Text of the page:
Building the drone was truly a community effort. “When the motor mount broke, the team scoured the village for different types of plastic, and fashioned a new mount from an old beer crate. The drone was no longer a foreign, mysterious piece of technology, but something they owned, built, & therefore understood.” And that is what it’s all about. Check out the neat video above to see the team in action and the 3D results below based on the data collected.

So what’s next? The Wapichana UAV Team have demonstrated “that a remote indigenous community with no prior engineering experience can build and fly a complex drone and make a detailed map.” The team has already been discussing the multiple ways they want to use their UAVs: “to monitor deforestation of bush islands over time; creating high-resolution maps of villages to use as a basis for resource-management discussions; and flying over logging camps in the forest to document illegal deforestation.” You can make sure this happens by donating to the cause (like I just did). That way, Gregor can continue the training and get “the whole team comfortable with flying and to streamline the process from mission planning to processing imagery.”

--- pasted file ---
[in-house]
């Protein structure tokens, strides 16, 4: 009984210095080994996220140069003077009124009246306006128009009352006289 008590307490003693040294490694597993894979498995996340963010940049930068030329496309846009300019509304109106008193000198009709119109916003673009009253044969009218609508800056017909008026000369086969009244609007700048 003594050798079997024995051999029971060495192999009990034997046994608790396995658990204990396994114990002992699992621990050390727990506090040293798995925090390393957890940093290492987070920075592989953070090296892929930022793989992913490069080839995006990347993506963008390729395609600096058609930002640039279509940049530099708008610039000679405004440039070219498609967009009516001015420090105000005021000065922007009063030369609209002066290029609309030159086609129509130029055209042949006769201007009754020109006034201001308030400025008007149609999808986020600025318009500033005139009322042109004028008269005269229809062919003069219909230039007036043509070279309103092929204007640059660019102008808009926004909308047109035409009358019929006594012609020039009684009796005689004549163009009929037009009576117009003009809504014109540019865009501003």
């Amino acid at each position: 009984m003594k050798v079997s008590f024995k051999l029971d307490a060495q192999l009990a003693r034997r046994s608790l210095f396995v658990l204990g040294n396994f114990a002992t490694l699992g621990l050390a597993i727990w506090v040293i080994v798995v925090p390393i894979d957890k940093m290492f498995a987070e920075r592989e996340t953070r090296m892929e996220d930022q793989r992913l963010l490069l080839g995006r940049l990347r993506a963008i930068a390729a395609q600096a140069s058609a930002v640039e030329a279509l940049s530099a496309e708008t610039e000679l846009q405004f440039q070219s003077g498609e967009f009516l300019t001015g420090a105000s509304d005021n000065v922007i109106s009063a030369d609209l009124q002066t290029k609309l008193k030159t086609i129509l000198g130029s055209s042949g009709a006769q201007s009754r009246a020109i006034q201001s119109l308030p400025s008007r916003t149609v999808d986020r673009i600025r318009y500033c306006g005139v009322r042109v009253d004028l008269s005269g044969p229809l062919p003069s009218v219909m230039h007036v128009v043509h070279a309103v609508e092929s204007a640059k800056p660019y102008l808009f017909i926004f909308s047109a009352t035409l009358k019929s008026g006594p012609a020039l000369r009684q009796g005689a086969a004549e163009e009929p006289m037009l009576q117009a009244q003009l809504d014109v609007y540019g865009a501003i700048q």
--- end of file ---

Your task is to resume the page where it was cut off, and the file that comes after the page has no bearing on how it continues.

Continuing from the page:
Meanwhile, back in Congo-Brazzaville…

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… another team was learning about Drones for Good.

Drones for Good: Technology, Social Movements and The State